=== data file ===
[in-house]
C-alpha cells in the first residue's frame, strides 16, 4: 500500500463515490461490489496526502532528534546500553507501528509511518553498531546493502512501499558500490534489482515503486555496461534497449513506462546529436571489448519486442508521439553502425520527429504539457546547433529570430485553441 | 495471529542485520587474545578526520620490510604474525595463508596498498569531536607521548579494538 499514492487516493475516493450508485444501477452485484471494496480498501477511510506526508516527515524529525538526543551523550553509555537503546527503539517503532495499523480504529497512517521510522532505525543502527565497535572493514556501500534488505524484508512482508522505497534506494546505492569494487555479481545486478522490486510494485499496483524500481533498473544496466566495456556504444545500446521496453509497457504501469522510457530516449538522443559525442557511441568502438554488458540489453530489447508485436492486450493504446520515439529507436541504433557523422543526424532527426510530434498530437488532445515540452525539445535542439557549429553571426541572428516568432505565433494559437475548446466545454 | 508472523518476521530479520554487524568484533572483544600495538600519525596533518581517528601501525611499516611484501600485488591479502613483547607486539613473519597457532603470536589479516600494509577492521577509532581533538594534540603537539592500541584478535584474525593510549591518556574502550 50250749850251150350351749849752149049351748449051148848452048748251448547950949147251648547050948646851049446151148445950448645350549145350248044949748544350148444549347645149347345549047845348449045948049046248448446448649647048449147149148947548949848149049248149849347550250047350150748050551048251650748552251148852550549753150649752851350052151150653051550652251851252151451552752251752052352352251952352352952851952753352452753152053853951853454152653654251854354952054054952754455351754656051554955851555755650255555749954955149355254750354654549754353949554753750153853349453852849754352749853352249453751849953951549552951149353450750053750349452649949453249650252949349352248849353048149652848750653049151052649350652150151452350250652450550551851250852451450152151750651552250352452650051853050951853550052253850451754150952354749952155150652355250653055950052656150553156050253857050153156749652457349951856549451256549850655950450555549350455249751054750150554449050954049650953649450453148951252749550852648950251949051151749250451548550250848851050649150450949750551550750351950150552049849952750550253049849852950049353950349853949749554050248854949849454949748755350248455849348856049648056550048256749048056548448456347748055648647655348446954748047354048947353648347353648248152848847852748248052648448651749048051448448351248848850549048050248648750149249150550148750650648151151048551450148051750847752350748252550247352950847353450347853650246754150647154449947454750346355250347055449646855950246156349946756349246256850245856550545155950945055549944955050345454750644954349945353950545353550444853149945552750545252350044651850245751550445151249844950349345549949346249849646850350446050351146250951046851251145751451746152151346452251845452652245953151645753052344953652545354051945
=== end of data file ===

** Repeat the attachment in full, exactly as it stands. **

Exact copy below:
[in-house]
C-alpha cells in the first residue's frame, strides 16, 4: 500500500463515490461490489496526502532528534546500553507501528509511518553498531546493502512501499558500490534489482515503486555496461534497449513506462546529436571489448519486442508521439553502425520527429504539457546547433529570430485553441 | 495471529542485520587474545578526520620490510604474525595463508596498498569531536607521548579494538 499514492487516493475516493450508485444501477452485484471494496480498501477511510506526508516527515524529525538526543551523550553509555537503546527503539517503532495499523480504529497512517521510522532505525543502527565497535572493514556501500534488505524484508512482508522505497534506494546505492569494487555479481545486478522490486510494485499496483524500481533498473544496466566495456556504444545500446521496453509497457504501469522510457530516449538522443559525442557511441568502438554488458540489453530489447508485436492486450493504446520515439529507436541504433557523422543526424532527426510530434498530437488532445515540452525539445535542439557549429553571426541572428516568432505565433494559437475548446466545454 | 508472523518476521530479520554487524568484533572483544600495538600519525596533518581517528601501525611499516611484501600485488591479502613483547607486539613473519597457532603470536589479516600494509577492521577509532581533538594534540603537539592500541584478535584474525593510549591518556574502550 50250749850251150350351749849752149049351748449051148848452048748251448547950949147251648547050948646851049446151148445950448645350549145350248044949748544350148444549347645149347345549047845348449045948049046248448446448649647048449147149148947548949848149049248149849347550250047350150748050551048251650748552251148852550549753150649752851350052151150653051550652251851252151451552752251752052352352251952352352952851952753352452753152053853951853454152653654251854354952054054952754455351754656051554955851555755650255555749954955149355254750354654549754353949554753750153853349453852849754352749853352249453751849953951549552951149353450750053750349452649949453249650252949349352248849353048149652848750653049151052649350652150151452350250652450550551851250852451450152151750651552250352452650051853050951853550052253850451754150952354749952155150652355250653055950052656150553156050253857050153156749652457349951856549451256549850655950450555549350455249751054750150554449050954049650953649450453148951252749550852648950251949051151749250451548550250848851050649150450949750551550750351950150552049849952750550253049849852950049353950349853949749554050248854949849454949748755350248455849348856049648056550048256749048056548448456347748055648647655348446954748047354048947353648347353648248152848847852748248052648448651749048051448448351248848850549048050248648750149249150550148750650648151151048551450148051750847752350748252550247352950847353450347853650246754150647154449947454750346355250347055449646855950246156349946756349246256850245856550545155950945055549944955050345454750644954349945353950545353550444853149945552750545252350044651850245751550445151249844950349345549949346249849646850350446050351146250951046851251145751451746152151346452251845452652245953151645753052344953652545354051945